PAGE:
Yew Chung International School girls take recycling project from HK to Sichuan to Shanghai - and they're not stopping there

A project to create useful items from old school uniforms won four friends a place at a competition in Shanghai

Ariel Conant |

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Big ideas can start small. That’s what four Year 12 students from Yew Chung International School learned when they entered Harvard University’s “China Thinks Big” competition, which encourages secondary students across the region to tackle global issues.

“Last year, we participated in the competition but we failed pretty hard,” admits Alice Wang Yan-qiu, 17. The team attempted to tackle the issue of poverty in Hong Kong by raising awareness through paintings and song.

“It didn’t really go very well,” says Alice. “I think last year the main problem was with the topic [we chose] – it was way too broad. So this year we chose to focus on something really specific and really [achieve something concrete] instead of just raising awareness.”

So Alice, along with Olina Zhu Qiu-yu and Kelly Zeng Shang-shang, both 17, and Lora Liu Nuo-wa, 18, started the Uniformity project, which Young Post covered back in February. The project involved collecting second-hand uniforms from schools across Hong Kong and the mainland, and using the materials to create new items such as pencil cases and bags. The girls collected more than 3,000 uniforms, and sold the recycled items to raise funds for the Daliang Mountain Primary School in Liangshan, Sichuan province (四川). The girls visited the school in March, donating 600 sterilised uniforms, 560 pencil cases filled with new stationery sets, and 100 soccer uniforms.

The quartet’s efforts helped them stand out among the 400 teams vying for the 60 spots in the semi-finals. The next step was to fly to Shanghai to present their project in front of a panel of judges on March 19.

First came the Innovation Fair, where each of the 60 teams was given a small table and had to explain their project to the judges who roamed the hall. Then it was onto the presentation itself: a three-minute summary followed by questions from a panel of 15 judges.

After a gruelling day with little sleep, the girls were eager for some rest. “The semi-final ended at 6pm, so we went for dinner and kind of relaxed,” says Alice. “We went to sleep at 9pm.”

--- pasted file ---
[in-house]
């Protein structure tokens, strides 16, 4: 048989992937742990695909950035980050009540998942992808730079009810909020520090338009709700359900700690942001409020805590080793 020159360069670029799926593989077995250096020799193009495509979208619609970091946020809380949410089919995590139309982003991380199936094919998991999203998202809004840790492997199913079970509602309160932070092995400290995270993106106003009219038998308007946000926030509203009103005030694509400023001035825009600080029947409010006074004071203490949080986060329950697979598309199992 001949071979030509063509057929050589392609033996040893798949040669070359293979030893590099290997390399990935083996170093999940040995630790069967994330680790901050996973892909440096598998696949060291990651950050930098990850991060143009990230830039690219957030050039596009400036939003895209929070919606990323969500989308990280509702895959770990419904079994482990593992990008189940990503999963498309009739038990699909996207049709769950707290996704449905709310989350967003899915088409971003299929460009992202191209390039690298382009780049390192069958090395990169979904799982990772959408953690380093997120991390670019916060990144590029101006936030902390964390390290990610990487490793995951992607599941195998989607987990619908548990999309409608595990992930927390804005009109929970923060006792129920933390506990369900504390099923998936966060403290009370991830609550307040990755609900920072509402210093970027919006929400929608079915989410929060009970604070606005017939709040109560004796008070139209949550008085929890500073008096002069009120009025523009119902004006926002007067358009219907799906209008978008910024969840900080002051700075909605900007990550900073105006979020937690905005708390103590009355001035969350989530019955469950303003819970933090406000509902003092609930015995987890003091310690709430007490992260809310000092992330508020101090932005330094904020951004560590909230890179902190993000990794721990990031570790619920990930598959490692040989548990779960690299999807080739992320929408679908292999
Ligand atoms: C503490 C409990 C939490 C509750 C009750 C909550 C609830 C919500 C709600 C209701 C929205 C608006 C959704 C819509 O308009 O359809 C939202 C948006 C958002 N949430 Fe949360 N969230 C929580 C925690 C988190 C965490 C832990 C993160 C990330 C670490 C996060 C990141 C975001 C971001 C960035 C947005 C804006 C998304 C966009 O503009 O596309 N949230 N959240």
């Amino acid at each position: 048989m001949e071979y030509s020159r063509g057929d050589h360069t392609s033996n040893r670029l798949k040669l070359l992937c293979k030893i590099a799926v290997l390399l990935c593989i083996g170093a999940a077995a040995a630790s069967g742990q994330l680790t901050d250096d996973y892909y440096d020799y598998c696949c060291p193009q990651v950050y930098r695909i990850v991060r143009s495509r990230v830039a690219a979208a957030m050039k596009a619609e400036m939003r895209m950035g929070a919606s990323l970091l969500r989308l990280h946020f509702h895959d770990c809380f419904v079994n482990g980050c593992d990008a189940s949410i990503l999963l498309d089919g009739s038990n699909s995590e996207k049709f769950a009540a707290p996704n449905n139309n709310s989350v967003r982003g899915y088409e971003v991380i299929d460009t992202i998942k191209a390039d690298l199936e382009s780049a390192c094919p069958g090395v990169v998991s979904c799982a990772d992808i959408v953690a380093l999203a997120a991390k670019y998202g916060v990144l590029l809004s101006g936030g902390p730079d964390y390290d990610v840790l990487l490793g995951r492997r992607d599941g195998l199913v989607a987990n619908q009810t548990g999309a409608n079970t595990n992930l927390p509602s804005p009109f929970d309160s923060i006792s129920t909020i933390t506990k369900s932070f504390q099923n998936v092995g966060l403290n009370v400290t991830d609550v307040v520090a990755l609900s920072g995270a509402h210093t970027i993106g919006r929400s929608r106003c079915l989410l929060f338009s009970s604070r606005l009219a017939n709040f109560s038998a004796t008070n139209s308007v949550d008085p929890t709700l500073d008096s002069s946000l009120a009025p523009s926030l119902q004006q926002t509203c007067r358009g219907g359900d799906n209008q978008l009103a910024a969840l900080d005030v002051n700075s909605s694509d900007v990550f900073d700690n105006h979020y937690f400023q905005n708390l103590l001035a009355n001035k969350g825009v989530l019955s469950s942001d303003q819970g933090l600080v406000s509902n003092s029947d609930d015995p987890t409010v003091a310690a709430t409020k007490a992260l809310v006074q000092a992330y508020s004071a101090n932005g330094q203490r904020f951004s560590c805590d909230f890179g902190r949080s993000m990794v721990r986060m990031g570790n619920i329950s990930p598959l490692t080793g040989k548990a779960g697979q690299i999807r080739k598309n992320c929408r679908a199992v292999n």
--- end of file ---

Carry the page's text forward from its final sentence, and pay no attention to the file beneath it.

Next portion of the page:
“But we woke up at midnight,” says Olina.

“Yeah, we woke up at midnight because we got the call from the committee saying we had got into the finals,” says Alice. “At midnight. And finals were the next day.”

For the finals, the girls had to prepare a presentation along with an extended five-minute speech, and be prepared for a longer session of questions from a larger panel. “So we worked until 3am,” says Alice. “And woke up at 7am to join the finals.”

This time, the girls faced 20 judges. They also got to hear presentations from the other 14 teams that had made it to the final round. “The other teams were amazing,” says Alice. “Originally, I thought the scale of Uniformity was big enough to get a good place at the competition.” But the scope of the other projects made the girls realise how much more their project could grow.

Out of 400 teams, 60 made it to the semi-finals in Shanghai. Out of those 60 teams, only 15, including Uniformity, made it through to the finals. “We were hoping to get into the semi-finals,” says Olina. “After that, we were so busy we weren’t really hoping for anything more.”

At the end of the competition, the Uniformity project was awarded the Outstanding Project Execution Award.

But the girls aren’t resting after their success; the Uniformity project means more to them than just the one competition. “We’re preparing for our second phase,” says Alice. “We’re continuing to manufacture pencil cases using the uniforms we’ve collected – there are still 2,000-something that haven’t been used. And maybe we’ll collect uniforms again in late June from final year graduates.”

The girls are determined to see Uniformity carry on.